Dexheimer, Florence Chambers, 1866-1925 / Sketches of Wisconsin pioneer women
Purdy, Helen M.
Charlotte Owisconsin Van Cleve, pp. 16-17 PDF (402.2 KB)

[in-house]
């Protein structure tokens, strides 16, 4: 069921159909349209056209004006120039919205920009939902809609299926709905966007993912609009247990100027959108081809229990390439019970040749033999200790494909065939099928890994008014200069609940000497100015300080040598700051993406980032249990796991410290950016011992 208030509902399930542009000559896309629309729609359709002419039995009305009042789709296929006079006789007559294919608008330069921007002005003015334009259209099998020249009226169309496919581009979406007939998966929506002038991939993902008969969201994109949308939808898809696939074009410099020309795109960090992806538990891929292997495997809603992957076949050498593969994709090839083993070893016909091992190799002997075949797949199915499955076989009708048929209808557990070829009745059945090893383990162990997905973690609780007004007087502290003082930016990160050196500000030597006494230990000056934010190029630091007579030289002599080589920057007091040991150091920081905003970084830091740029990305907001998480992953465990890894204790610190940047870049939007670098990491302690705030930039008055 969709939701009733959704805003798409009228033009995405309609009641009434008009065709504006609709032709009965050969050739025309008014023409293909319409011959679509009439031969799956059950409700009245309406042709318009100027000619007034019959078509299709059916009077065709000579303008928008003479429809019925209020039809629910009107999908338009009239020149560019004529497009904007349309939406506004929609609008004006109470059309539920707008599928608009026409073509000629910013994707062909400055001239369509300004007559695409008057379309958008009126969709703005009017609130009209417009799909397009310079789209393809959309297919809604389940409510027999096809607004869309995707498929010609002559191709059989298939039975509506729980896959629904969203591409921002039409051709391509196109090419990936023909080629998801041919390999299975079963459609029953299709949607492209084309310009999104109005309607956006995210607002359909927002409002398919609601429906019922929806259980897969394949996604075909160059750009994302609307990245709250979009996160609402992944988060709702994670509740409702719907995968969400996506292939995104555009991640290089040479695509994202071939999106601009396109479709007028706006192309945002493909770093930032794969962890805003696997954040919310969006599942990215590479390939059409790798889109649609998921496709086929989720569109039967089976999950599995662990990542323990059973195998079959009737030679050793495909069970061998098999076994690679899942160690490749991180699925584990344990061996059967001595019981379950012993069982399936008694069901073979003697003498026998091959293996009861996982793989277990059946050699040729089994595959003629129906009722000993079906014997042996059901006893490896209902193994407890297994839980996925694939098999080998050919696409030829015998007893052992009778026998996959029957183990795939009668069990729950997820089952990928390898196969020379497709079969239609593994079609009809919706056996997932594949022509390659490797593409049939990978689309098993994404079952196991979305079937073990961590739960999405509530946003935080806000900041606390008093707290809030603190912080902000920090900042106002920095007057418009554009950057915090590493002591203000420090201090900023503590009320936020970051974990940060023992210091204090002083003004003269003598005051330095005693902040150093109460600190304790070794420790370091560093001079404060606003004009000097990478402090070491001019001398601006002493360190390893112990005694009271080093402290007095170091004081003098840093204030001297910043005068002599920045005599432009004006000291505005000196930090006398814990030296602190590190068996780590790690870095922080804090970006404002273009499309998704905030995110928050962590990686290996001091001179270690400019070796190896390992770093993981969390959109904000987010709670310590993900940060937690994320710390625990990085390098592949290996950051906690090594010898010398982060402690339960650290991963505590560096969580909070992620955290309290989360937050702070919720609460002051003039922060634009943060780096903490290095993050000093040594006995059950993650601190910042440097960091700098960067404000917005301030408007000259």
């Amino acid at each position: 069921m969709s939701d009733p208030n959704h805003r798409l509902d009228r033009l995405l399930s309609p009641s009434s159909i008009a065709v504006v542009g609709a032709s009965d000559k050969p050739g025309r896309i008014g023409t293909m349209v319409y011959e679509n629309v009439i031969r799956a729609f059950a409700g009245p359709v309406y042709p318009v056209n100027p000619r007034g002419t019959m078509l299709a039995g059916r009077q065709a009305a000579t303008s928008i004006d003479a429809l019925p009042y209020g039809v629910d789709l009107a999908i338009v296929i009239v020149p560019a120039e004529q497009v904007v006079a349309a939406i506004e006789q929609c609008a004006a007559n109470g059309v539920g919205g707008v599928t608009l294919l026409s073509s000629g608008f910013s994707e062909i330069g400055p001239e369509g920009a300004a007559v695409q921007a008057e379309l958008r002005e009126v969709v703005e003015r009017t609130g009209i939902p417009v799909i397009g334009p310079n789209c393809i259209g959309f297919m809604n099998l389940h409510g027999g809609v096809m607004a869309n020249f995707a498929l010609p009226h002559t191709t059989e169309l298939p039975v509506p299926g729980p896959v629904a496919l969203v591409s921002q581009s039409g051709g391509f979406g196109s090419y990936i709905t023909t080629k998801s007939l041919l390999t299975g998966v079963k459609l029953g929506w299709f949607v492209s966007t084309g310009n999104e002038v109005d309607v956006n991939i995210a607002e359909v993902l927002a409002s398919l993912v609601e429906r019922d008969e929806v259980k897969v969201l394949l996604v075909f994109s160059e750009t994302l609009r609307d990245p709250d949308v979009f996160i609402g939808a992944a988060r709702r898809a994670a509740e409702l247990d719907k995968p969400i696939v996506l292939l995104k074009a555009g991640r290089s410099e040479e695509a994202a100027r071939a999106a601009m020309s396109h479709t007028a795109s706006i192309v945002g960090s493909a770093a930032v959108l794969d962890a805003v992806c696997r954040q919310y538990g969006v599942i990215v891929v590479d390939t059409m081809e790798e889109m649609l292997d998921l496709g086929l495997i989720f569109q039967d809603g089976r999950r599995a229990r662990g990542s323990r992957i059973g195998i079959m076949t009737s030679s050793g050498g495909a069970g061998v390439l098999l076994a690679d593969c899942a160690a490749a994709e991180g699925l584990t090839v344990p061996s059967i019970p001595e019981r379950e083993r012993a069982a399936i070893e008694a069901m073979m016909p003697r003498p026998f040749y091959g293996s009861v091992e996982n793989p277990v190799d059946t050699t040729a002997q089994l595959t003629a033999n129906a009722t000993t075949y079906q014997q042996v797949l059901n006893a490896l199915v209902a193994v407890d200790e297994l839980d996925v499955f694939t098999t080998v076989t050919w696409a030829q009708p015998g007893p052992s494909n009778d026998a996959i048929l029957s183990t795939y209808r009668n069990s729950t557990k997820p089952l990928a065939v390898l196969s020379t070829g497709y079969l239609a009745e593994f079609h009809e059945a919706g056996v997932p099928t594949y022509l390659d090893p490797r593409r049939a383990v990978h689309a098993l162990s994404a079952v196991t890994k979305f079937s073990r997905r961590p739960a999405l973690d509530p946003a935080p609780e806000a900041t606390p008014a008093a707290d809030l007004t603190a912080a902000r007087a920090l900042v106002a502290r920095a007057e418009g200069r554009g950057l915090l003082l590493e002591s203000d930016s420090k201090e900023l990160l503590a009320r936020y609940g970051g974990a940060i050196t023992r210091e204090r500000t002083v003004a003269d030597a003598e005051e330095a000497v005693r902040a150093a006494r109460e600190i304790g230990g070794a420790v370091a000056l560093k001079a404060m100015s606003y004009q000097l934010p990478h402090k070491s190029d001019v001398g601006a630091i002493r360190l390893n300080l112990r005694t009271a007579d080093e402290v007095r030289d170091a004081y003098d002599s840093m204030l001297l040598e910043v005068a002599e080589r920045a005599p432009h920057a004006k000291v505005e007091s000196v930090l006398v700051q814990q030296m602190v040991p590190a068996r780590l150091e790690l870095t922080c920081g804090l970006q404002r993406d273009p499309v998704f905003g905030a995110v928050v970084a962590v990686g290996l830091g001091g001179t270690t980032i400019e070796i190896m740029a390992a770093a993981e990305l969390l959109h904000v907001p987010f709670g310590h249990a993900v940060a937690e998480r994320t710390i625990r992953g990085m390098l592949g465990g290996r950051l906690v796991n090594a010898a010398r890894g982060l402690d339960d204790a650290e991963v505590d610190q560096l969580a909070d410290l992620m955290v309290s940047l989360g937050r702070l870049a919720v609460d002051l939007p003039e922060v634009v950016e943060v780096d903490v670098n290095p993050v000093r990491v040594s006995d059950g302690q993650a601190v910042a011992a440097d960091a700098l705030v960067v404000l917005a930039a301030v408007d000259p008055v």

child to be born in the state. The officers of the fort welcomed the little stranger and were the ones who be- stowed the name of Owisconsin on the newcomer. She was called the daughter of the regiment. Some years later her father was ordered to Fort Winnebago, leaving the daughter in school at St. Louis. Later she came to the fort, arriving just at sunset and the flag was being lowered. A fine looking soldier was lowering the flag. Enquiring of her father who the fine looking soldier was, she was told it was Lieutenant Van Cleve. Two years later she became his wife and enjoyed a long happy wed- ded life. Lieutenant Van Cleve was a gallant officer in the Civil war, became a Colonel of the 2nd Minnesota and retired with the rank of Major General. Their home for many years was at Minneapolis, yet she always looked back to Wisconsin as her early home. Her life was devoted to good works. She was a teacher, author and philanthropist. Her noble deeds have been a blessing to every community where her lot had been cast. She was married to Lieutenant Van Cleve March 22, 1836 at Fort Winnebago. In 1897 Mrs. Van Cleve visited Portage by invita- tion of the ladies and was taken to the spot where Fort Winnebago once stood and drank from the same well which so many years before furnished water for the fort, and which is still in use. She was disappointed to find the old fort had entirely disappeared, even the flag staff was missing where she first saw the young officer who became her husband two years later. One of her books "Three Score Years and Ten" tells of the arrival at Fort Winnebago where kind friends gave them a hearty welcome and where she spent several happy years. The last years of her life were spent with her son at Minneapolis. I have not been able to learn the date of her death. Her father, Major Nathan Clark died at Fort Winnebago, was buried in the cemetery there and afterwards taken to Connecticut. 17 4 I
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